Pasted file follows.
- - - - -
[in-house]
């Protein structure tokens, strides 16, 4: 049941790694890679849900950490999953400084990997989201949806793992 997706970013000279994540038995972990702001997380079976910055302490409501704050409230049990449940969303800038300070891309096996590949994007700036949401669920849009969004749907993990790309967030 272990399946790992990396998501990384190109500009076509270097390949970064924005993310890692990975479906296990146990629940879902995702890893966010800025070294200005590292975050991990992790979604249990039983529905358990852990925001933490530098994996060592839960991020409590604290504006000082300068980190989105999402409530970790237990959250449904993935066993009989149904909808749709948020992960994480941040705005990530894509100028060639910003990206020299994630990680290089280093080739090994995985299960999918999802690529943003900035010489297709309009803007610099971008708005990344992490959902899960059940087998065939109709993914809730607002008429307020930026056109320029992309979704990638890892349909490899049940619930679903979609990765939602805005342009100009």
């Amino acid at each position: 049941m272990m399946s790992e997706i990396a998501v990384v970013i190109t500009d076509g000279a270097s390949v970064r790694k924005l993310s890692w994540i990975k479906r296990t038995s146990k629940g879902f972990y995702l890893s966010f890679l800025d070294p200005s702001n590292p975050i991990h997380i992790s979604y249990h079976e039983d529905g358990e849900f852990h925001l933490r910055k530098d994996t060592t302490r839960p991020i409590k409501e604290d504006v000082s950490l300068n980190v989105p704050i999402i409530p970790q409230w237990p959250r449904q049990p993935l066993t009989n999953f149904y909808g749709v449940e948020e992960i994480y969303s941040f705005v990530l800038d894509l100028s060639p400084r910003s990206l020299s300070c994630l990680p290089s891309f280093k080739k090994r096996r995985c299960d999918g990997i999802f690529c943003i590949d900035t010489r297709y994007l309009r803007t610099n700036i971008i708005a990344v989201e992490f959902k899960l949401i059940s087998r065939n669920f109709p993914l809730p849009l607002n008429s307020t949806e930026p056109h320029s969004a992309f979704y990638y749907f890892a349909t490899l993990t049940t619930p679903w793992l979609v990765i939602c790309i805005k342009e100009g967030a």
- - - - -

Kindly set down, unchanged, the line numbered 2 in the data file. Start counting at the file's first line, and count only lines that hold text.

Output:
């Protein structure tokens, strides 16, 4: 049941790694890679849900950490999953400084990997989201949806793992 997706970013000279994540038995972990702001997380079976910055302490409501704050409230049990449940969303800038300070891309096996590949994007700036949401669920849009969004749907993990790309967030 272990399946790992990396998501990384190109500009076509270097390949970064924005993310890692990975479906296990146990629940879902995702890893966010800025070294200005590292975050991990992790979604249990039983529905358990852990925001933490530098994996060592839960991020409590604290504006000082300068980190989105999402409530970790237990959250449904993935066993009989149904909808749709948020992960994480941040705005990530894509100028060639910003990206020299994630990680290089280093080739090994995985299960999918999802690529943003900035010489297709309009803007610099971008708005990344992490959902899960059940087998065939109709993914809730607002008429307020930026056109320029992309979704990638890892349909490899049940619930679903979609990765939602805005342009100009």